Trump also assailed Strzok, who was a key investigator in Mueller’s probe until Mueller removed him when text messages Strzok wrote disparaging Trump were uncovered. The FBI fired him last week, although an earlier Justice Department inspector general’s report had concluded there was no evidence that Strzok and FBI lawyer Lisa Page, the woman with whom he was corresponding, acted on their anti-Trump views to try to stop Trump’s election.

Trump tweeted, “Fired FBI Agent Peter Strzok is a fraud, as is the rigged investigation he started. There was no Collusion or Obstruction with Russia, and everybody, including the Democrats, know it.”

Trump claimed, without elaboration, “The only Collusion and Obstruction was by Crooked Hillary, the Democrats and the DNC!” using his favorite pejorative for his 2016 challenger, Democrat Hillary Clinton.

He added, “Strzok started the illegal Rigged Witch Hunt – why isn’t this so-called ‘probe’ ended immediately? Why aren’t these angry and conflicted Democrats instead looking at Crooked Hillary?”

On Monday, Trump praised Strzok’s dismissal from the FBI after a 22-year career, tweeting, “Agent Peter Strzok was just fired from the FBI – finally.”

Last month, Strzok told a House of Representatives hearing that the anti-Trump text messages he exchanged with Page reflected his personal opinions and that he had never let his beliefs interfere with his work for the FBI.

In the key exchange between Strzok and Page, she texted him that Trump is “not ever going to become president, right? Right?!” Strzok replied, “No. No he won’t. We’ll stop it.”

Mueller’s investigation is now in its 15th month.

He has secured guilty pleas from several Trump associates, including former national security adviser Michael Flynn and ex-foreign affairs adviser George Papadopoulos, both of whom pleaded guilty to lying to investigators about their contacts with Russia.

Former Trump campaign chairman Paul Manafort is currently on trial for bank and tax fraud in connection with his lobbying efforts for Ukraine that predated his work on Trump’s campaign.

 

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Trump Blames Attorney General, Fired FBI Agent for Russia Probe

U.S. President Donald Trump unleashed new attacks Tuesday on Attorney General Jeff Sessions and fired FBI agent Peter Strzok, blaming them for the investigation of Russian links to his 2016 U.S. presidential campaign that has consumed his presidency.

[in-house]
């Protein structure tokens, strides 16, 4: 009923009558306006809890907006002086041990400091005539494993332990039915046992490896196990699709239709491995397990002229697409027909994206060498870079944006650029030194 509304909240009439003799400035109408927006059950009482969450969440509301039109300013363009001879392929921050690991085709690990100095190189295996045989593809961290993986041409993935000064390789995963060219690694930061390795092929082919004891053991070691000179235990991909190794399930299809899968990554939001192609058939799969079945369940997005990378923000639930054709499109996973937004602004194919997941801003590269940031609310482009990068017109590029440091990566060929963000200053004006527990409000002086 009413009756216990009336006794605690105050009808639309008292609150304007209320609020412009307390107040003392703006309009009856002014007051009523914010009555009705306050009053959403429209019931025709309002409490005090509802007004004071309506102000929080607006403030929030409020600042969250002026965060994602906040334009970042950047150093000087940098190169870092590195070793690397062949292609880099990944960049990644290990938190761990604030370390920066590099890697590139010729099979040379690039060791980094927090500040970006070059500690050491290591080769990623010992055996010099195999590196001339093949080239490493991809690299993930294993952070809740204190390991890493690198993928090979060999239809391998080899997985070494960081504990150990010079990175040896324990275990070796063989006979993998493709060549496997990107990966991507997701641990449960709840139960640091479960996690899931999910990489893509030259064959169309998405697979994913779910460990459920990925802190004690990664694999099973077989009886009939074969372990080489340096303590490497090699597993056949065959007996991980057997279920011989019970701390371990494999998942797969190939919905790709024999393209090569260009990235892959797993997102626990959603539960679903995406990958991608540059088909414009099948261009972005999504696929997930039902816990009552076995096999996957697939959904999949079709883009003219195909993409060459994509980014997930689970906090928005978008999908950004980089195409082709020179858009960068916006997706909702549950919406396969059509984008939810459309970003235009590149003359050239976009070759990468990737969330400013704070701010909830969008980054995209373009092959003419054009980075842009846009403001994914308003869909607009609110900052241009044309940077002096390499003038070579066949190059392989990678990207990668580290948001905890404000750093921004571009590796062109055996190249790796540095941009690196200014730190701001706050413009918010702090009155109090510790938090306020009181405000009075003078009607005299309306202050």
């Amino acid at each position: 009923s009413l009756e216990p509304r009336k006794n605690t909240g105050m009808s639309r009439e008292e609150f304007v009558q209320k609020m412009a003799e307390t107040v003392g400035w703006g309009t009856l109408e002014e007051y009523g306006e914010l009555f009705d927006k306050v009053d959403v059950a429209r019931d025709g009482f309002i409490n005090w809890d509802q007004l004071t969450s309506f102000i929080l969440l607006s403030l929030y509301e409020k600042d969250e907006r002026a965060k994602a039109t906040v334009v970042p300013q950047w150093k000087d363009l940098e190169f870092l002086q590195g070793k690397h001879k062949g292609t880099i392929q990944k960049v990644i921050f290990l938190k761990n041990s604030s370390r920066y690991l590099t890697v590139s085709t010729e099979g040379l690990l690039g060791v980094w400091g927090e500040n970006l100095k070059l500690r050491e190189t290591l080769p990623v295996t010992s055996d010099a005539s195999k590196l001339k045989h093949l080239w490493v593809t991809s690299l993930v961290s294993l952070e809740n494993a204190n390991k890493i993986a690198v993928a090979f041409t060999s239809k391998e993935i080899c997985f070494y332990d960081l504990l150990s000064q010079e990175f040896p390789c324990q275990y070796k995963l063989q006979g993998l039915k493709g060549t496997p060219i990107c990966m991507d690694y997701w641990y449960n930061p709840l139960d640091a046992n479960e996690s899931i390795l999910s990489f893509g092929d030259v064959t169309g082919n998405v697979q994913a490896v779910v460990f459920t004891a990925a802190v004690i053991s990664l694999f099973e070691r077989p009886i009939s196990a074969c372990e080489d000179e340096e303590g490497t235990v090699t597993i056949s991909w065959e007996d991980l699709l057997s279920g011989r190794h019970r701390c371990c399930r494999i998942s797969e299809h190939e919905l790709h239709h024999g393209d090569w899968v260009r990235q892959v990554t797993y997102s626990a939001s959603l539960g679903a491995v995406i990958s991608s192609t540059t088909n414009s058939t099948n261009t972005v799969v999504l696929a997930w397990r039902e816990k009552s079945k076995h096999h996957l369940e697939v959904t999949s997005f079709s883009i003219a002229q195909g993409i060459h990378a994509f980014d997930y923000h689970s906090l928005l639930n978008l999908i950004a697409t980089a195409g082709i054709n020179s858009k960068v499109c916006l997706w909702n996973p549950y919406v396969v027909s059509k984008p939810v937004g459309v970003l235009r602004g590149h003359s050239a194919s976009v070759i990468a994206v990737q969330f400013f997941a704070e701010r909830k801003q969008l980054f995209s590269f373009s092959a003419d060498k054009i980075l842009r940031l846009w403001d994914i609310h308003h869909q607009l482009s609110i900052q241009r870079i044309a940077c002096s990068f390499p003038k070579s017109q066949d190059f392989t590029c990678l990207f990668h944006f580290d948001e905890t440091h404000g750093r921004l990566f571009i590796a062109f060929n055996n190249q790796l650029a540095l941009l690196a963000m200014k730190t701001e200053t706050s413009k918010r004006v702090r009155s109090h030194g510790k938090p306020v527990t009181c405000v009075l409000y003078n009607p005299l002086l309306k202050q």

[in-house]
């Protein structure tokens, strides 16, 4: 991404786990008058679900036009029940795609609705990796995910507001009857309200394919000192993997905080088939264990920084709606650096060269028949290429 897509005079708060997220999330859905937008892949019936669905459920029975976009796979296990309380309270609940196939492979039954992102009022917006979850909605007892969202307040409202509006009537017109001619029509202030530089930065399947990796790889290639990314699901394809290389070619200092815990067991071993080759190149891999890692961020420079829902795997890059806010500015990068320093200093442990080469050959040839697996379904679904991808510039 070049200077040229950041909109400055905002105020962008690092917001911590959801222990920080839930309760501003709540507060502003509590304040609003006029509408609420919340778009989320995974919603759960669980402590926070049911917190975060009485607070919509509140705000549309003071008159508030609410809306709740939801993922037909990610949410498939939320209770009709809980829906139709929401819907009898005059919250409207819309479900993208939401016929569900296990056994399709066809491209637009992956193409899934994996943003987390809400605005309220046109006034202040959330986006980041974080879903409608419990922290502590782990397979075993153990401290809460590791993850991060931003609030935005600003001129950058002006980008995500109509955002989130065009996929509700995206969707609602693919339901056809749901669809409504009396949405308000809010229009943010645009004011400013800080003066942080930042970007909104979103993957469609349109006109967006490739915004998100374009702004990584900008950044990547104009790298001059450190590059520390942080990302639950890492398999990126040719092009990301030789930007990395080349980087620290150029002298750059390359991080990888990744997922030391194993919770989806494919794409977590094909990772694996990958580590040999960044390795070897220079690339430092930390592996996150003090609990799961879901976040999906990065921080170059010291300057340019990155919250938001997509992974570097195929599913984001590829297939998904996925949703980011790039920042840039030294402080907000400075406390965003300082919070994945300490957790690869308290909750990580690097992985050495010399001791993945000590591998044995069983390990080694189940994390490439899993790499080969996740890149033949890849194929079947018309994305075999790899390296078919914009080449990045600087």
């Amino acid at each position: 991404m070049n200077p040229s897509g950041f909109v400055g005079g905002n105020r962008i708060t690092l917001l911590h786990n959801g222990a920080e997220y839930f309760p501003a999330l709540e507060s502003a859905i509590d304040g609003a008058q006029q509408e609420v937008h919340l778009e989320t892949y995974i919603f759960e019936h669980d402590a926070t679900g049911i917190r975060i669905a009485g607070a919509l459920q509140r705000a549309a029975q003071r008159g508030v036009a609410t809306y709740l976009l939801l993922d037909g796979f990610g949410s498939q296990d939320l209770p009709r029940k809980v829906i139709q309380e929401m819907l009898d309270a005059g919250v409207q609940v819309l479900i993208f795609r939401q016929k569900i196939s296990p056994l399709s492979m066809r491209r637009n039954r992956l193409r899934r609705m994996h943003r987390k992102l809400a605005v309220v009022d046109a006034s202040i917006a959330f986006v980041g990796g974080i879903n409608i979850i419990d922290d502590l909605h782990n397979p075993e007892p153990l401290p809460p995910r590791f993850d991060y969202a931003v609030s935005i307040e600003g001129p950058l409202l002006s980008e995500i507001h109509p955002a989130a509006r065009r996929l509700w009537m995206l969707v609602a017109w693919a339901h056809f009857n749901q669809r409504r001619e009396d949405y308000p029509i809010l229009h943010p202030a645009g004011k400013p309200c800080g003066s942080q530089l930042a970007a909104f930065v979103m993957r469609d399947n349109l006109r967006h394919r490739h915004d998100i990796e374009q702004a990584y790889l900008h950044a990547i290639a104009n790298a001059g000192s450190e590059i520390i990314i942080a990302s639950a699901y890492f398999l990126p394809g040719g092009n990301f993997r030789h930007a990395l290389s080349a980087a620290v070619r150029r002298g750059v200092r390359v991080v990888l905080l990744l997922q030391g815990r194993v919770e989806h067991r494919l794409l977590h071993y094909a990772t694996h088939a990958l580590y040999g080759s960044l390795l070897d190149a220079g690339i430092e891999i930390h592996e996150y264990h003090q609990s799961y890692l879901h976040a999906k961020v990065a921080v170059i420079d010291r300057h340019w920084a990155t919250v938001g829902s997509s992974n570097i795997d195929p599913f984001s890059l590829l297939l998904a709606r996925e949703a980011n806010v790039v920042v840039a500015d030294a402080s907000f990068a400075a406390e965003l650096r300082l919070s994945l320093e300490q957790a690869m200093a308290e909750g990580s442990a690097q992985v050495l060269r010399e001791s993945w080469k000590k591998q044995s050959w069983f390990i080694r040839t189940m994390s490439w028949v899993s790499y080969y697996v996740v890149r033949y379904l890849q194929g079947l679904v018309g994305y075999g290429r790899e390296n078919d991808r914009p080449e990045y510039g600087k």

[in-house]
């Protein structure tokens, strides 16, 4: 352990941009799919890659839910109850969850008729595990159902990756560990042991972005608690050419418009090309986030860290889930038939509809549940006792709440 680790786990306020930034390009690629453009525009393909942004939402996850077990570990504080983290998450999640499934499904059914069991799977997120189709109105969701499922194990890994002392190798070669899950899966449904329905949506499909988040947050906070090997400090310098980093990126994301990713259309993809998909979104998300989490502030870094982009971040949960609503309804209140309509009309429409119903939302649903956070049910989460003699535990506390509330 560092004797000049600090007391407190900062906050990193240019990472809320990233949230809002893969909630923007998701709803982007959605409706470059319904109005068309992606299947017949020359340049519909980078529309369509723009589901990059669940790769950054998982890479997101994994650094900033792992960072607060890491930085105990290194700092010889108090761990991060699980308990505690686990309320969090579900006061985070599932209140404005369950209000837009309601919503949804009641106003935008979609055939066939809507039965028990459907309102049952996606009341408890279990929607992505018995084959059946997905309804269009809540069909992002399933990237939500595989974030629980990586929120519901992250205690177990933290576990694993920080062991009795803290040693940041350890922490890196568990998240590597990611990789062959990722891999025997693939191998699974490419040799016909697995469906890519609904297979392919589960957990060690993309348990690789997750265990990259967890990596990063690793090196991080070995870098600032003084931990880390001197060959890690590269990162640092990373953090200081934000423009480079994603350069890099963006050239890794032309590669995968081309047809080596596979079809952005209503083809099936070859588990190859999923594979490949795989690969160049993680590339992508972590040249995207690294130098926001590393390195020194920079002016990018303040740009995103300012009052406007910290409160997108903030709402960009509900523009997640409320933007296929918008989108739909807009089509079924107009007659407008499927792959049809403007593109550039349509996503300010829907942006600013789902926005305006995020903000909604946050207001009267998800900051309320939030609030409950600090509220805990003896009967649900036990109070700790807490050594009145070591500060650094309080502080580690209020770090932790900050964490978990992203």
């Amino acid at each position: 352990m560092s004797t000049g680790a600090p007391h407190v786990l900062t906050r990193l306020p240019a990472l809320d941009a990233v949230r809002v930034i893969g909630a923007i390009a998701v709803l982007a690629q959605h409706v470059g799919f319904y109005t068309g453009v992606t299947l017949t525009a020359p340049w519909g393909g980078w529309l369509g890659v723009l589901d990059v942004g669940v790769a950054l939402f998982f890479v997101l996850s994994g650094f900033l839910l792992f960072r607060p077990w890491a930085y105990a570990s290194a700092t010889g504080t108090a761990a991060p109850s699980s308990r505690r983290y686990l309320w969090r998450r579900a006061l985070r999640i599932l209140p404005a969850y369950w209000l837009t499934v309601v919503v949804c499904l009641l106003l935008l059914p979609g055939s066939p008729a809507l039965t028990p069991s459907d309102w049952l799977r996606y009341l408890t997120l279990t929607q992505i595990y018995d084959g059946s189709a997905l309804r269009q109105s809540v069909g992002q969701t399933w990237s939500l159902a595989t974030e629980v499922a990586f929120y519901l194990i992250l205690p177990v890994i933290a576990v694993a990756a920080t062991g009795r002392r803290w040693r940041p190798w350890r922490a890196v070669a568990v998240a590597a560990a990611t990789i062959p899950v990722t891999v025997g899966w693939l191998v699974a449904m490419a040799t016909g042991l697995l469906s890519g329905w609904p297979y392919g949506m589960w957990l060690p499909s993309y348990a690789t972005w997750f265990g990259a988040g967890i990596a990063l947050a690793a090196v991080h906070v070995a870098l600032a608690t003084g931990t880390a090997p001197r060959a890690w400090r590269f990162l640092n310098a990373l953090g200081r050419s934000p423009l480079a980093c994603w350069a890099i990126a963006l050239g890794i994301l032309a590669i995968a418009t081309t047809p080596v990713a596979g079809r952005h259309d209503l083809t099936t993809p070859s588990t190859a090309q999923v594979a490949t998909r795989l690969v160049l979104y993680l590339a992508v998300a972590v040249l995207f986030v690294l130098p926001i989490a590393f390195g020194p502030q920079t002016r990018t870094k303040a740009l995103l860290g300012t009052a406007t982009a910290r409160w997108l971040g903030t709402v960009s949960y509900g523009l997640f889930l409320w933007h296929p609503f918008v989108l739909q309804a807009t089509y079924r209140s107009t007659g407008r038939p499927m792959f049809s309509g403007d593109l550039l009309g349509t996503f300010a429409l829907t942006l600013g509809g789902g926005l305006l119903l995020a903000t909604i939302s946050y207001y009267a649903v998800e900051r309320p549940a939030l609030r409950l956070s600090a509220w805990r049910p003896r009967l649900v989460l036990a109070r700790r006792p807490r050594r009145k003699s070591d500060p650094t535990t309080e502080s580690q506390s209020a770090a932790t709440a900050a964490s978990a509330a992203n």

The U.S. leader said on Twitter, “If we had a real Attorney General, this Witch Hunt would never have been started! Looking at the wrong people.”

Trump’s attack on the country’s top law enforcement official came days after he described Sessions as “scared stiff” and “missing in action.”

Trump has long been critical of Sessions but has stopped short of firing Sessions for recusing himself from oversight of special counsel Robert Mueller’s criminal investigation into whether Trump associates conspired with Russia during the 2016 presidential campaign, and whether Trump, as president, has obstructed justice by trying to thwart the probe.

Under Justice Department rules, Sessions was required to remove himself from overseeing Mueller’s operation because of conflicts of interest, Sessions’ own 2016 contacts with Russia’s then-ambassador to Washington and his staunch support of Trump’s presidential candidacy.

Trump also assailed Strzok, who was a key investigator in Mueller’s probe until Mueller removed him when text messages Strzok wrote disparaging Trump were uncovered. The FBI fired him last week, although an earlier Justice Department inspector general’s report had concluded there was no evidence that Strzok and FBI lawyer Lisa Page, the woman with whom he was corresponding, acted on their anti-Trump views to try to stop Trump’s election.

Trump tweeted, “Fired FBI Agent Peter Strzok is a fraud, as is the rigged investigation he started. There was no Collusion or Obstruction with Russia, and everybody, including the Democrats, know it.”

Trump claimed, without elaboration, “The only Collusion and Obstruction was by Crooked Hillary, the Democrats and the DNC!” using his favorite pejorative for his 2016 challenger, Democrat Hillary Clinton.

He added, “Strzok started the illegal Rigged Witch Hunt – why isn’t this so-called ‘probe’ ended immediately? Why aren’t these angry and conflicted Democrats instead looking at Crooked Hillary?”

On Monday, Trump praised Strzok’s dismissal from the FBI after a 22-year career, tweeting, “Agent Peter Strzok was just fired from the FBI – finally.”

Last month, Strzok told a House of Representatives hearing that the anti-Trump text messages he exchanged with Page reflected his personal opinions and that he had never let his beliefs interfere with his work for the FBI.